Florida Crosswalk LawsGet a Free Consultation
Crosswalks are meant to provide safe places for pedestrians to cross the road in Florida. Unfortunately, they are often the settings of vehicle-pedestrian accidents. Many pedestrian collisions occur because one or both parties don’t understand how Florida’s crosswalk laws work. Learning these laws could potentially prevent you from getting hit by a car while attempting to cross the road on foot in Tampa.
When Do Pedestrians in Florida Have the Right-of-Way?
Florida’s crosswalk law is found in the Florida Statutes Section 316.130. This law states that the driver of a vehicle must stop and remain stopped at any crosswalk with signage that so indicates to allow a pedestrian to cross a roadway, both when the pedestrian is in the crosswalk and is approaching the driver’s half of the roadway so closely as to be in danger. It is against the law to pass a driver that is stopped at a marked or unmarked crosswalk to permit a pedestrian to cross.
Pedestrians must cross the road within marked crosswalks or intersections to have the right-of-way. If an intersection has a traffic control signal in place, a pedestrian may only cross the roadway when he or she is given the permitted signal. In this case, a driver must stop before entering the crosswalk and remain stopped to allow the pedestrian to cross. If there is no traffic control signal in operation or crosswalk signage, a motor vehicle driver must yield the right-of-way (by slowing down or stopping) to a pedestrian crossing the road within a crosswalk.
A pedestrian may not step into a crosswalk at a controlled intersection without the signal to do so (the “Walk” sign). Florida law also states that no pedestrian is allowed to leave a curb or place of safety to step directly into the path of a vehicle that is so close as to make it impossible for the driver to yield. Finally, if a pedestrian is crossing a roadway at a point where an overhead pedestrian crossing or pedestrian tunnel has been provided, the pedestrian is required to yield the right-of-way to all vehicles upon the roadway.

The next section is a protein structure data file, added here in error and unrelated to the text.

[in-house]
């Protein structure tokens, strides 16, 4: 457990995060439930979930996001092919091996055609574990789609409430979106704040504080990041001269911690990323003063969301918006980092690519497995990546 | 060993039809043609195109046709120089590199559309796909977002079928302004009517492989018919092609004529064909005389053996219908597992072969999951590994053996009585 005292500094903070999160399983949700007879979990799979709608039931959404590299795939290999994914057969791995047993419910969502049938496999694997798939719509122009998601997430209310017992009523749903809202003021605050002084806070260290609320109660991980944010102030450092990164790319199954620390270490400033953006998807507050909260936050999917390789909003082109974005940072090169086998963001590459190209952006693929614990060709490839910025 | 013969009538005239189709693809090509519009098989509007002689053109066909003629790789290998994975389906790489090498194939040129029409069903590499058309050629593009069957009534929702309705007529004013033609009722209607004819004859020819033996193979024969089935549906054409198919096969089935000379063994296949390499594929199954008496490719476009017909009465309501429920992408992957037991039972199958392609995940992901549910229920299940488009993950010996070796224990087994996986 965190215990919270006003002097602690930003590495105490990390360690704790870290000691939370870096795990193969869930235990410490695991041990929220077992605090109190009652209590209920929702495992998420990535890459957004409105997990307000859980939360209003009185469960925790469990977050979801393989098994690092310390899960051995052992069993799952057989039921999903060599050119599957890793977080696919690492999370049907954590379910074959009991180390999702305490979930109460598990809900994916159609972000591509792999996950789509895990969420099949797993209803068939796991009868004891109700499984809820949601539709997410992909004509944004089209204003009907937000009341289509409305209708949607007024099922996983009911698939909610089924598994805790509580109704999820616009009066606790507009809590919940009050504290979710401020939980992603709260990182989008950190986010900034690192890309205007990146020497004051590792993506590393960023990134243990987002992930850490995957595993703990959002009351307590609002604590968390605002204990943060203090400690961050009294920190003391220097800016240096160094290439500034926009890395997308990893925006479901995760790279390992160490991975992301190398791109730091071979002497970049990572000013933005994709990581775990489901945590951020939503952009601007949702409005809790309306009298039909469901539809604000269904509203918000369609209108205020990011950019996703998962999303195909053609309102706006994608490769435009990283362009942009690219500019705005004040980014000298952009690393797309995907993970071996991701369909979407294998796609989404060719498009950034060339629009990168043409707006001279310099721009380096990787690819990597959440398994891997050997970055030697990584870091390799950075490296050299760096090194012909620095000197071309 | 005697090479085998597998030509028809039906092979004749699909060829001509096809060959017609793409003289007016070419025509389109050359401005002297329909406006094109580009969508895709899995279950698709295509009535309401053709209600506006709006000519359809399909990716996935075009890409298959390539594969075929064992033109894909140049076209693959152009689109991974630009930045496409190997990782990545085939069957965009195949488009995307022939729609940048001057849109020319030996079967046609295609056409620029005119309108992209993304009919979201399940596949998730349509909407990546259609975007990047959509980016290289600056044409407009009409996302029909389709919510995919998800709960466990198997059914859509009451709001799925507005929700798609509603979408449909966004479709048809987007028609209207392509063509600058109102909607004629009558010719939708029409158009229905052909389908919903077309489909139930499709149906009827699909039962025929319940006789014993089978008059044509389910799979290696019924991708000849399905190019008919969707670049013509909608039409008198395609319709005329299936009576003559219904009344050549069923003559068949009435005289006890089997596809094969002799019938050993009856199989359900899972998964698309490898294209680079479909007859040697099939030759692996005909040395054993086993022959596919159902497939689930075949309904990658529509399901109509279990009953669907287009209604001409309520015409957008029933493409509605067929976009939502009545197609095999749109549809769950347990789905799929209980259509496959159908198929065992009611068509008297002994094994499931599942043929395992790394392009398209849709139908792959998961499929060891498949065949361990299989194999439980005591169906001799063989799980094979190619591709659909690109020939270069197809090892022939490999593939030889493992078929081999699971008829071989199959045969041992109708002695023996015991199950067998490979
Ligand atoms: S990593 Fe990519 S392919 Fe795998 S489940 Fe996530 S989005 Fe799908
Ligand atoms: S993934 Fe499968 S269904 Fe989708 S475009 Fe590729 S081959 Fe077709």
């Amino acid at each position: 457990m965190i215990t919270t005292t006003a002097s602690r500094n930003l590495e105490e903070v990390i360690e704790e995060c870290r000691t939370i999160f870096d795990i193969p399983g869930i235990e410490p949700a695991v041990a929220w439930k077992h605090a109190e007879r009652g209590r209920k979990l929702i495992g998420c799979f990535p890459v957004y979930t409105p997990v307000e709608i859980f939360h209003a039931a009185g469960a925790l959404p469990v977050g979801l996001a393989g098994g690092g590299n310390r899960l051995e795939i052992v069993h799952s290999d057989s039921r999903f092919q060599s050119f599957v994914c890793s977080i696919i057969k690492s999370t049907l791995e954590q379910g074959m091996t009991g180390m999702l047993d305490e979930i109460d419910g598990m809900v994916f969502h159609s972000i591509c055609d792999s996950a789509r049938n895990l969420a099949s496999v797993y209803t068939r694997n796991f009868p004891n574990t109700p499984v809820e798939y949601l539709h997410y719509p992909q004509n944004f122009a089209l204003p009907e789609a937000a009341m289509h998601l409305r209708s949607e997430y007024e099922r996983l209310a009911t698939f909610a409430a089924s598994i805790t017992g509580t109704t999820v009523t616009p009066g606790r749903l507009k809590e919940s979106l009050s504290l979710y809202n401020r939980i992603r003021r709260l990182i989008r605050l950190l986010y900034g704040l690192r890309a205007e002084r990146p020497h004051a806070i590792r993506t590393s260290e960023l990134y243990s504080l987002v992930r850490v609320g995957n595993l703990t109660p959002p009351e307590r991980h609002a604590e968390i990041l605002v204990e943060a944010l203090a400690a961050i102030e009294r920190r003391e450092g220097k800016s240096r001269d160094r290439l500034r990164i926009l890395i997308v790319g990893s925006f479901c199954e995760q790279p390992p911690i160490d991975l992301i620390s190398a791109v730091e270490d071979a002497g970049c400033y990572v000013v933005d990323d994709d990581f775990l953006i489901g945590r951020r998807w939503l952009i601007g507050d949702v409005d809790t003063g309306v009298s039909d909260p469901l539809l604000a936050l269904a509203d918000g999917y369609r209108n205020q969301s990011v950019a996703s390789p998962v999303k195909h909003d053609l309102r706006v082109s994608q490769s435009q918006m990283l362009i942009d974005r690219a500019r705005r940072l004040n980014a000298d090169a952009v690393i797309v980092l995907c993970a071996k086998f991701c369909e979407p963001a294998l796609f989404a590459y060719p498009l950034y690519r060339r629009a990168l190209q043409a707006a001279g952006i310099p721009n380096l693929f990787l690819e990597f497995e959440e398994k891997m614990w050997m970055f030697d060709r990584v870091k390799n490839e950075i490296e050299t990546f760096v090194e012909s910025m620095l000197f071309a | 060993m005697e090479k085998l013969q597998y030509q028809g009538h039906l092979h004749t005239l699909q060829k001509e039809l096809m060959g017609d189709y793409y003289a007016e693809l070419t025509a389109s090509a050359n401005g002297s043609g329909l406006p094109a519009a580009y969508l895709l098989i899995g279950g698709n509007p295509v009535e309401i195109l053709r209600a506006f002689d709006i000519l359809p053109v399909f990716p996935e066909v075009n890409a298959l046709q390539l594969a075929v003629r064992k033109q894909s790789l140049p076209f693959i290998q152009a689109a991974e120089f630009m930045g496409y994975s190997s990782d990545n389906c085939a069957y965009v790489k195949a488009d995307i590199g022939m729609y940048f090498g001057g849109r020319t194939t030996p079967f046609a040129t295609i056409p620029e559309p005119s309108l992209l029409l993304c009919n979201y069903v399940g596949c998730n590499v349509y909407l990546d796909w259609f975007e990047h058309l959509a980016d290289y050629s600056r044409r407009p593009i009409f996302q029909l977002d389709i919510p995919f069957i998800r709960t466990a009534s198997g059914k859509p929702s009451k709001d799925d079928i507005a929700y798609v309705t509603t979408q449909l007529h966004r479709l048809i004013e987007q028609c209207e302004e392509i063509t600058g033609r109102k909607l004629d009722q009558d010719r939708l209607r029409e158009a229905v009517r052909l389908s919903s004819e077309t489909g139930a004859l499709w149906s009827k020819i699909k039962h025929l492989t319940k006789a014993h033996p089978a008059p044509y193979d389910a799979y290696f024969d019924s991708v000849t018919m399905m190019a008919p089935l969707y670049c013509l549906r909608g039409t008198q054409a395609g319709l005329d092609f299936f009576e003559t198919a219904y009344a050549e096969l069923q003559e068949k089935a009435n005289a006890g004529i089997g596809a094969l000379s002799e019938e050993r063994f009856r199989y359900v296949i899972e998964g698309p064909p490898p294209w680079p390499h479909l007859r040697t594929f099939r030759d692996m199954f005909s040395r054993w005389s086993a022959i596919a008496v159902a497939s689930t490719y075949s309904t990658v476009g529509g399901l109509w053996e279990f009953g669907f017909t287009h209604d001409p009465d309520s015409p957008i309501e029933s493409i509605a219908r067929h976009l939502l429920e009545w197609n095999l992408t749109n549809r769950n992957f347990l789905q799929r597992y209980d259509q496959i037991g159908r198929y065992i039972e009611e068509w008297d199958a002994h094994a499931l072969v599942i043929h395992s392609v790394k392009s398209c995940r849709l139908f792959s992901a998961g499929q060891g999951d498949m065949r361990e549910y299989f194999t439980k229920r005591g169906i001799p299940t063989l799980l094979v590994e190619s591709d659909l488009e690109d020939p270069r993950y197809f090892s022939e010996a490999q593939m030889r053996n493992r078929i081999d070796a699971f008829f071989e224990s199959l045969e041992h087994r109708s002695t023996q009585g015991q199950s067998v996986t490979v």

Who Is Liable for a Crosswalk Accident in Florida?
Motor vehicle drivers are responsible for most crosswalk accidents and pedestrian collisions in Florida. Drivers are often guilty of acts that are negligent or reckless behind the wheel, such as speeding, distracted driving, texting and driving, and driving under the influence. These actions can make a driver run red lights, miss crosswalk signals, speed, fail to yield the right-of-way and make other mistakes that put pedestrians’ lives in danger.
If a driver strikes a pedestrian within a crosswalk, the driver is almost always at fault. However, if the pedestrian jumped or ran into the roadway when a vehicle was approaching too close to stop, the driver may not be held liable for the wreck. In this case, it might not have been reasonably possible for the driver to stop and avoid the crash. If the pedestrian did not have the right-of-way to cross the road, he or she may also be found at least partially responsible for the accident.
Comparative Negligence Law and Pedestrian Accidents
In a case where liability is allocated to both the driver and pedestrian, Florida’s comparative fault law is used (Florida Statutes Section 768.81). This law states that if an injured accident victim is found to be partially responsible for an accident, his or her percentage of fault will proportionately diminish the amount awarded as economic and noneconomic damages. In other words, a pedestrian’s financial recovery will be reduced by his or her amount of fault. However, it will not bar recovery.